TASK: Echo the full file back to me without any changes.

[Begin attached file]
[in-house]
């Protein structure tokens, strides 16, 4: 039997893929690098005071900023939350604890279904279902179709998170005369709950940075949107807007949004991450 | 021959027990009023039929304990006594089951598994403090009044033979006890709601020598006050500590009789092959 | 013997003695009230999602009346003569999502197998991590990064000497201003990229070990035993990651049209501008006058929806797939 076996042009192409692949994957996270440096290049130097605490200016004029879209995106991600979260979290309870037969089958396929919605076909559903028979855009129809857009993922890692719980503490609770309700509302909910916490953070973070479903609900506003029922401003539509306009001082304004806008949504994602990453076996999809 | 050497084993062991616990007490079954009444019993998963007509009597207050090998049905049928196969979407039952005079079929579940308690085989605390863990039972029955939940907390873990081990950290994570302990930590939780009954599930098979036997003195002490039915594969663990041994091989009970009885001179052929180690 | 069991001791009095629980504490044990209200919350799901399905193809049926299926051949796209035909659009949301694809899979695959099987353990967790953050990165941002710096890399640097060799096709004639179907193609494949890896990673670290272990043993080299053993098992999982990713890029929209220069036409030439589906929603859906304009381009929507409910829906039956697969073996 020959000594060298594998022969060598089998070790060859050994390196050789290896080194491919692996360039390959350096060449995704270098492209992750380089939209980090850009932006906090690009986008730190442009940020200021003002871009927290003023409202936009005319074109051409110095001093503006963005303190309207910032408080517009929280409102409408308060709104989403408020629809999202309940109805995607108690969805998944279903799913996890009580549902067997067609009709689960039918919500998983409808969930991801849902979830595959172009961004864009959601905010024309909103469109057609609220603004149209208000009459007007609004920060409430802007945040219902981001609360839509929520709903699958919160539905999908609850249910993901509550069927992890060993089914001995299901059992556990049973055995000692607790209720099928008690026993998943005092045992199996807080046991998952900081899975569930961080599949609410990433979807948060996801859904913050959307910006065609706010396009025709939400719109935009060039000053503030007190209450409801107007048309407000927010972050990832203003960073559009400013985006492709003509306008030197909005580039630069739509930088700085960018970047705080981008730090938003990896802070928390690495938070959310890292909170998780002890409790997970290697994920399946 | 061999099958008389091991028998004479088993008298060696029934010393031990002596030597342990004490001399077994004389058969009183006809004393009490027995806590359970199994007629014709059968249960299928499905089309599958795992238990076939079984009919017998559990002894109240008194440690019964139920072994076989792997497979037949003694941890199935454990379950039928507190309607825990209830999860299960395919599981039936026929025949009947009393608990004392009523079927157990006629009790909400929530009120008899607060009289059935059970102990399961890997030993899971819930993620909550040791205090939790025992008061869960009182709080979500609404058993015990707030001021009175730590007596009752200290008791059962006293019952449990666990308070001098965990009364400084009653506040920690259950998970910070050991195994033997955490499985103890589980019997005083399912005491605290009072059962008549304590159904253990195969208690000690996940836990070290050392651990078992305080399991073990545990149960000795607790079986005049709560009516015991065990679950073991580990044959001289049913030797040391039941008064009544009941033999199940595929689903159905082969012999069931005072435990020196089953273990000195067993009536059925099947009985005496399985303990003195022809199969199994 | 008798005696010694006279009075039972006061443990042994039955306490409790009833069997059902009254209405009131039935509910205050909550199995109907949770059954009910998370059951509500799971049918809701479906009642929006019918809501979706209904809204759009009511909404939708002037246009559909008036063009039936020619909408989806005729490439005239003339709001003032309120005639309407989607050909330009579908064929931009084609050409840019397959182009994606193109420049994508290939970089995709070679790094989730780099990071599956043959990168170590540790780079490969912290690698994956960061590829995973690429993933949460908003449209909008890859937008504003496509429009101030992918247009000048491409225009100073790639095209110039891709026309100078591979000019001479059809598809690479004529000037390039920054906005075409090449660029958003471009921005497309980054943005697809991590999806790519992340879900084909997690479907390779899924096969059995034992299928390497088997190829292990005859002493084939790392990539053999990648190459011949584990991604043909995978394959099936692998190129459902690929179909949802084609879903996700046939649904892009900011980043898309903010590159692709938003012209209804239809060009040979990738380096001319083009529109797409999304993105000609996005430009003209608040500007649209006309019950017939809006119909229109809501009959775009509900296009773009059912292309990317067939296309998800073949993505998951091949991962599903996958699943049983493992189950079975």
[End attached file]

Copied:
[in-house]
């Protein structure tokens, strides 16, 4: 039997893929690098005071900023939350604890279904279902179709998170005369709950940075949107807007949004991450 | 021959027990009023039929304990006594089951598994403090009044033979006890709601020598006050500590009789092959 | 013997003695009230999602009346003569999502197998991590990064000497201003990229070990035993990651049209501008006058929806797939 076996042009192409692949994957996270440096290049130097605490200016004029879209995106991600979260979290309870037969089958396929919605076909559903028979855009129809857009993922890692719980503490609770309700509302909910916490953070973070479903609900506003029922401003539509306009001082304004806008949504994602990453076996999809 | 050497084993062991616990007490079954009444019993998963007509009597207050090998049905049928196969979407039952005079079929579940308690085989605390863990039972029955939940907390873990081990950290994570302990930590939780009954599930098979036997003195002490039915594969663990041994091989009970009885001179052929180690 | 069991001791009095629980504490044990209200919350799901399905193809049926299926051949796209035909659009949301694809899979695959099987353990967790953050990165941002710096890399640097060799096709004639179907193609494949890896990673670290272990043993080299053993098992999982990713890029929209220069036409030439589906929603859906304009381009929507409910829906039956697969073996 020959000594060298594998022969060598089998070790060859050994390196050789290896080194491919692996360039390959350096060449995704270098492209992750380089939209980090850009932006906090690009986008730190442009940020200021003002871009927290003023409202936009005319074109051409110095001093503006963005303190309207910032408080517009929280409102409408308060709104989403408020629809999202309940109805995607108690969805998944279903799913996890009580549902067997067609009709689960039918919500998983409808969930991801849902979830595959172009961004864009959601905010024309909103469109057609609220603004149209208000009459007007609004920060409430802007945040219902981001609360839509929520709903699958919160539905999908609850249910993901509550069927992890060993089914001995299901059992556990049973055995000692607790209720099928008690026993998943005092045992199996807080046991998952900081899975569930961080599949609410990433979807948060996801859904913050959307910006065609706010396009025709939400719109935009060039000053503030007190209450409801107007048309407000927010972050990832203003960073559009400013985006492709003509306008030197909005580039630069739509930088700085960018970047705080981008730090938003990896802070928390690495938070959310890292909170998780002890409790997970290697994920399946 | 061999099958008389091991028998004479088993008298060696029934010393031990002596030597342990004490001399077994004389058969009183006809004393009490027995806590359970199994007629014709059968249960299928499905089309599958795992238990076939079984009919017998559990002894109240008194440690019964139920072994076989792997497979037949003694941890199935454990379950039928507190309607825990209830999860299960395919599981039936026929025949009947009393608990004392009523079927157990006629009790909400929530009120008899607060009289059935059970102990399961890997030993899971819930993620909550040791205090939790025992008061869960009182709080979500609404058993015990707030001021009175730590007596009752200290008791059962006293019952449990666990308070001098965990009364400084009653506040920690259950998970910070050991195994033997955490499985103890589980019997005083399912005491605290009072059962008549304590159904253990195969208690000690996940836990070290050392651990078992305080399991073990545990149960000795607790079986005049709560009516015991065990679950073991580990044959001289049913030797040391039941008064009544009941033999199940595929689903159905082969012999069931005072435990020196089953273990000195067993009536059925099947009985005496399985303990003195022809199969199994 | 008798005696010694006279009075039972006061443990042994039955306490409790009833069997059902009254209405009131039935509910205050909550199995109907949770059954009910998370059951509500799971049918809701479906009642929006019918809501979706209904809204759009009511909404939708002037246009559909008036063009039936020619909408989806005729490439005239003339709001003032309120005639309407989607050909330009579908064929931009084609050409840019397959182009994606193109420049994508290939970089995709070679790094989730780099990071599956043959990168170590540790780079490969912290690698994956960061590829995973690429993933949460908003449209909008890859937008504003496509429009101030992918247009000048491409225009100073790639095209110039891709026309100078591979000019001479059809598809690479004529000037390039920054906005075409090449660029958003471009921005497309980054943005697809991590999806790519992340879900084909997690479907390779899924096969059995034992299928390497088997190829292990005859002493084939790392990539053999990648190459011949584990991604043909995978394959099936692998190129459902690929179909949802084609879903996700046939649904892009900011980043898309903010590159692709938003012209209804239809060009040979990738380096001319083009529109797409999304993105000609996005430009003209608040500007649209006309019950017939809006119909229109809501009959775009509900296009773009059912292309990317067939296309998800073949993505998951091949991962599903996958699943049983493992189950079975």